Diaphragmatic dysfunction in neuromuscular disease, an MRI study.

Harlaar L, Ciet P, van Tulder G, Brusse E, Timmermans RGM, Janssen WGM, de Bruijne M, van der Ploeg AT, Tiddens HAWM, van Doorn PA, van der Beek NAME

Neuromuscular disorders : NMD, 2021 Nov 09


The aim of this exploratory study was to evaluate diaphragmatic function across various neuromuscular diseases using spirometry-controlled MRI. We measured motion of the diaphragm relative to that of the thoracic wall (cranial-caudal ratio vs. anterior posterior ratio; CC-AP ratio), and changes in the diaphragmatic curvature (diaphragm height and area ratio) during inspiration in 12 adults with a neuromuscular disease having signs of respiratory muscle weakness, 18 healthy controls, and 35 adult Pompe patients - a group with prominent diaphragmatic weakness. CC-AP ratio was lower in patients with myopathies (n=7, 1.25±0.30) and motor neuron diseases (n=5, 1.30±0.10) than in healthy controls (1.37±0.14; p=0.001 and p=0.008), but not as abnormal as in Pompe patients (1.12±0.18; p=0.011 and p=0.024). The mean diaphragm height ratio was 1.17±0.33 in patients with myopathies, pointing at an insufficient diaphragmatic contraction. This was also seen in patients with Pompe disease (1.28±0.36), but not in healthy controls (0.82±0.33) or patients with motor neuron disease (0.82±0.24). We conclude that spirometry-controlled MRI enables us to investigate respiratory dysfunction across neuromuscular diseases, suggesting that the diaphragm is affected in a different way in myopathies and motor neuron diseases. Whether MRI can also be used to evaluate progression of diaphragmatic dysfunction requires additional studies.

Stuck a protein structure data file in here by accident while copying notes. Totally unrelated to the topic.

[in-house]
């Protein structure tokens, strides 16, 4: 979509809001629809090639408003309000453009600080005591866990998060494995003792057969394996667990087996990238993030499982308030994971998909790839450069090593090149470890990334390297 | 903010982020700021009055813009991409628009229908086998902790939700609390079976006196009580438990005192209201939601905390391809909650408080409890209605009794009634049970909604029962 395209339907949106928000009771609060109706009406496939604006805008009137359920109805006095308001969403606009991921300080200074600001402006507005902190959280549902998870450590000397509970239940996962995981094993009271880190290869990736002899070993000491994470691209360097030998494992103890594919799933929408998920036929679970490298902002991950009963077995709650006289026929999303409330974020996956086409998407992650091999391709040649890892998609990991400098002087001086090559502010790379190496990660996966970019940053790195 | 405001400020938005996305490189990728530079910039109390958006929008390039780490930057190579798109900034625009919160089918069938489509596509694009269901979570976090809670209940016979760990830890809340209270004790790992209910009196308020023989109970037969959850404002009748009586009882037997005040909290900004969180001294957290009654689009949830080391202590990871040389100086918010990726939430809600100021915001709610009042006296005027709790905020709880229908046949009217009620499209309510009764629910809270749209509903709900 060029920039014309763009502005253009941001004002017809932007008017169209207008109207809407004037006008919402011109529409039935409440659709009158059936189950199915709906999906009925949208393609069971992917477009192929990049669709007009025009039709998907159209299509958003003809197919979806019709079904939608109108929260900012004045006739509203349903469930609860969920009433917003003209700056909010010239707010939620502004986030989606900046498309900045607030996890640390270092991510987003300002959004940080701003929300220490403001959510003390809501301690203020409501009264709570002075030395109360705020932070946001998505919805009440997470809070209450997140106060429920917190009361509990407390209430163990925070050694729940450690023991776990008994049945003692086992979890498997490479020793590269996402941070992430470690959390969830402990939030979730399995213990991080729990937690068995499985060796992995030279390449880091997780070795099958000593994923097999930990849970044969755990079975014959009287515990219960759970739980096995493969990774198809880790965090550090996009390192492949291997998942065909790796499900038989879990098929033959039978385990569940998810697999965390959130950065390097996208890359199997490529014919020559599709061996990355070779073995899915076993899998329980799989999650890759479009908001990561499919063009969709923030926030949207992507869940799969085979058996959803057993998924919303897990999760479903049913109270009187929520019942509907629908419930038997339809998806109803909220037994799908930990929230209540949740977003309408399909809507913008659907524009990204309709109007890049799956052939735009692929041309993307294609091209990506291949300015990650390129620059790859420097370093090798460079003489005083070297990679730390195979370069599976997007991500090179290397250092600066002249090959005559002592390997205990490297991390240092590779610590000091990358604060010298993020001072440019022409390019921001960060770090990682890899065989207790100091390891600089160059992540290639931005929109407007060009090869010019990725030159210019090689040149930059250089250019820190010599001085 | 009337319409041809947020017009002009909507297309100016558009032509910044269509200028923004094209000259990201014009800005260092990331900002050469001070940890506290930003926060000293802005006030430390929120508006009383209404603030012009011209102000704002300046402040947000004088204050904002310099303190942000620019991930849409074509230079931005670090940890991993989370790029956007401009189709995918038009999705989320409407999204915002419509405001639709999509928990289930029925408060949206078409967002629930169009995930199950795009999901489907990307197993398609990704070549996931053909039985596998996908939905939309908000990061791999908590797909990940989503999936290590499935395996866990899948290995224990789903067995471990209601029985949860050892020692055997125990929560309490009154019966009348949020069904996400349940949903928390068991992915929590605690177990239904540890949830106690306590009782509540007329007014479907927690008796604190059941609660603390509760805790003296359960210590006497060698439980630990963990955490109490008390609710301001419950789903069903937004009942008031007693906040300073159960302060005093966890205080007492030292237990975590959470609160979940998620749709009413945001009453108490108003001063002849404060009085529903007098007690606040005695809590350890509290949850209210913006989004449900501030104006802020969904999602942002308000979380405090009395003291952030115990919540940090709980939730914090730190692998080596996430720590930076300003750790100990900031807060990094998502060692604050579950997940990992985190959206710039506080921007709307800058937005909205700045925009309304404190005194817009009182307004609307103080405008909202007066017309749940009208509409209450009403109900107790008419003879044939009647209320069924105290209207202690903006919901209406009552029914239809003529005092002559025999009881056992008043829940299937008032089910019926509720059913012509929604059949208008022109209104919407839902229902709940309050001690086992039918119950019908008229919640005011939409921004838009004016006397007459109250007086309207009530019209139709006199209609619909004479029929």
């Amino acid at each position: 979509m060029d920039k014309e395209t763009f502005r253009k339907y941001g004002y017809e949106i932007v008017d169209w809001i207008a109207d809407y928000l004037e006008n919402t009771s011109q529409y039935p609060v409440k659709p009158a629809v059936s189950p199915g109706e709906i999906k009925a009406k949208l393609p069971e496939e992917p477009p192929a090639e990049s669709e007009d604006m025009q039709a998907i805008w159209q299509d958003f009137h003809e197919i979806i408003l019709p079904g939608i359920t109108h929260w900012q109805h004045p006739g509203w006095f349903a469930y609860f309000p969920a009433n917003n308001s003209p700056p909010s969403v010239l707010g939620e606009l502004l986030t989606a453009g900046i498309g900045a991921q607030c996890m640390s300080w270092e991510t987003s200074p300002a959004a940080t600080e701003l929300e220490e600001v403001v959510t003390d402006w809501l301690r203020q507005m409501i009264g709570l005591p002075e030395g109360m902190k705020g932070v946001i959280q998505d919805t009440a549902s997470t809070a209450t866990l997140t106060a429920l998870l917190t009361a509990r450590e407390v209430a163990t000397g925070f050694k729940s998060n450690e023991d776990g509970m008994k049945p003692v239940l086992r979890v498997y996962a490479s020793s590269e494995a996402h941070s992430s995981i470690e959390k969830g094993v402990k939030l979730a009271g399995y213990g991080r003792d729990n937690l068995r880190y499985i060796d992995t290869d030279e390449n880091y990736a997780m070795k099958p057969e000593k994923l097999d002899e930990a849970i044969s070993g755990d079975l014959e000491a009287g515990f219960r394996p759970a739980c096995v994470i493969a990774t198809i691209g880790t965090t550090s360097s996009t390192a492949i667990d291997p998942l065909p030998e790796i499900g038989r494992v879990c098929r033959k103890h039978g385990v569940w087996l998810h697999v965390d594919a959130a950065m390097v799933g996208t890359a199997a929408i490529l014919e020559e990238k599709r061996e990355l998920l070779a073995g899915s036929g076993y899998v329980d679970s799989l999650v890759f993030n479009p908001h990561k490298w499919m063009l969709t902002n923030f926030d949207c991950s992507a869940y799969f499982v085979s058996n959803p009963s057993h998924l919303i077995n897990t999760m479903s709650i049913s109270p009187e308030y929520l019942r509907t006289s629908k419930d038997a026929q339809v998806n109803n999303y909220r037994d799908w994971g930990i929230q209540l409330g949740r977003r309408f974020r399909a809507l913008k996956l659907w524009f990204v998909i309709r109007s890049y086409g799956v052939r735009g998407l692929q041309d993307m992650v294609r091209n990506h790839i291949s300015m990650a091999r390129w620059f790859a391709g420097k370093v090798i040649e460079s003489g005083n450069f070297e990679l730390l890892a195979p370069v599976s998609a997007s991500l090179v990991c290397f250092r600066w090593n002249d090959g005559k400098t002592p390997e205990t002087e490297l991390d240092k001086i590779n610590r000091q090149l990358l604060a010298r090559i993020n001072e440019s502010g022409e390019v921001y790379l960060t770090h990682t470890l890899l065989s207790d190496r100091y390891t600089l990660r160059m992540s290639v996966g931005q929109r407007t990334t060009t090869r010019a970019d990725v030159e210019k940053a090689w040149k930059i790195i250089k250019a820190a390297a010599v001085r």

doi: 10.1016/j.nmd.2021.11.001